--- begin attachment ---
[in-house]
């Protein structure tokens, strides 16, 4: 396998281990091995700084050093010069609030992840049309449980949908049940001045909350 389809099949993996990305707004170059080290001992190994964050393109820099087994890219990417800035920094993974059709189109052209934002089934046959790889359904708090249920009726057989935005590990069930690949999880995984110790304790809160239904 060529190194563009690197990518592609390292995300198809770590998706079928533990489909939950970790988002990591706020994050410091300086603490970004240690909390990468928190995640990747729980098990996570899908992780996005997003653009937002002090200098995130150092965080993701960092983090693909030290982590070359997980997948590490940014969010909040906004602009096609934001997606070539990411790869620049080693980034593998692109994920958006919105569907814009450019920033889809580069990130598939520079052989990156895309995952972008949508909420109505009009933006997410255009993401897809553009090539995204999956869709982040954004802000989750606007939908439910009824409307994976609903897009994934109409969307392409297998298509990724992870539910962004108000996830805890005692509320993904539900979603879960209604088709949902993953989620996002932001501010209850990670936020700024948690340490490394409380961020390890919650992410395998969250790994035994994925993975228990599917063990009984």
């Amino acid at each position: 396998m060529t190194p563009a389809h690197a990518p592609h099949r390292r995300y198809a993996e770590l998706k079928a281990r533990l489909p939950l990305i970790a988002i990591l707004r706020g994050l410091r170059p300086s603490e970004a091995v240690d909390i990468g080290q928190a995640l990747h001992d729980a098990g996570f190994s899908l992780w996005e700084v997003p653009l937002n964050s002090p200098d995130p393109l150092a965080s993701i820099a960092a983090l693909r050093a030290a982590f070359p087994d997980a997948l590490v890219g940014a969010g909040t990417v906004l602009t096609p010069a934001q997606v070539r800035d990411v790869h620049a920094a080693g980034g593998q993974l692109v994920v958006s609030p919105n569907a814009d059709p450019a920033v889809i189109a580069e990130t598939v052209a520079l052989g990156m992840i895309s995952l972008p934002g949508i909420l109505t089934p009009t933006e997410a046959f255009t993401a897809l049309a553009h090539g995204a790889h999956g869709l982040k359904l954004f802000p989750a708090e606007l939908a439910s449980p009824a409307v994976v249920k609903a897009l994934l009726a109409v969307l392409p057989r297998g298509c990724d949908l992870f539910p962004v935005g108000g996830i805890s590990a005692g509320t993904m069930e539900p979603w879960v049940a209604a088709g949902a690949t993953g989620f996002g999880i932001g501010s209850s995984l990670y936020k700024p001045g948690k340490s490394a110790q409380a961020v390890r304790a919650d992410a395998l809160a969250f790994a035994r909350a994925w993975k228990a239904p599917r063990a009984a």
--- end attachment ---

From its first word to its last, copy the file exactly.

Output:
[in-house]
């Protein structure tokens, strides 16, 4: 396998281990091995700084050093010069609030992840049309449980949908049940001045909350 389809099949993996990305707004170059080290001992190994964050393109820099087994890219990417800035920094993974059709189109052209934002089934046959790889359904708090249920009726057989935005590990069930690949999880995984110790304790809160239904 060529190194563009690197990518592609390292995300198809770590998706079928533990489909939950970790988002990591706020994050410091300086603490970004240690909390990468928190995640990747729980098990996570899908992780996005997003653009937002002090200098995130150092965080993701960092983090693909030290982590070359997980997948590490940014969010909040906004602009096609934001997606070539990411790869620049080693980034593998692109994920958006919105569907814009450019920033889809580069990130598939520079052989990156895309995952972008949508909420109505009009933006997410255009993401897809553009090539995204999956869709982040954004802000989750606007939908439910009824409307994976609903897009994934109409969307392409297998298509990724992870539910962004108000996830805890005692509320993904539900979603879960209604088709949902993953989620996002932001501010209850990670936020700024948690340490490394409380961020390890919650992410395998969250790994035994994925993975228990599917063990009984």
């Amino acid at each position: 396998m060529t190194p563009a389809h690197a990518p592609h099949r390292r995300y198809a993996e770590l998706k079928a281990r533990l489909p939950l990305i970790a988002i990591l707004r706020g994050l410091r170059p300086s603490e970004a091995v240690d909390i990468g080290q928190a995640l990747h001992d729980a098990g996570f190994s899908l992780w996005e700084v997003p653009l937002n964050s002090p200098d995130p393109l150092a965080s993701i820099a960092a983090l693909r050093a030290a982590f070359p087994d997980a997948l590490v890219g940014a969010g909040t990417v906004l602009t096609p010069a934001q997606v070539r800035d990411v790869h620049a920094a080693g980034g593998q993974l692109v994920v958006s609030p919105n569907a814009d059709p450019a920033v889809i189109a580069e990130t598939v052209a520079l052989g990156m992840i895309s995952l972008p934002g949508i909420l109505t089934p009009t933006e997410a046959f255009t993401a897809l049309a553009h090539g995204a790889h999956g869709l982040k359904l954004f802000p989750a708090e606007l939908a439910s449980p009824a409307v994976v249920k609903a897009l994934l009726a109409v969307l392409p057989r297998g298509c990724d949908l992870f539910p962004v935005g108000g996830i805890s590990a005692g509320t993904m069930e539900p979603w879960v049940a209604a088709g949902a690949t993953g989620f996002g999880i932001g501010s209850s995984l990670y936020k700024p001045g948690k340490s490394a110790q409380a961020v390890r304790a919650d992410a395998l809160a969250f790994a035994r909350a994925w993975k228990a239904p599917r063990a009984a």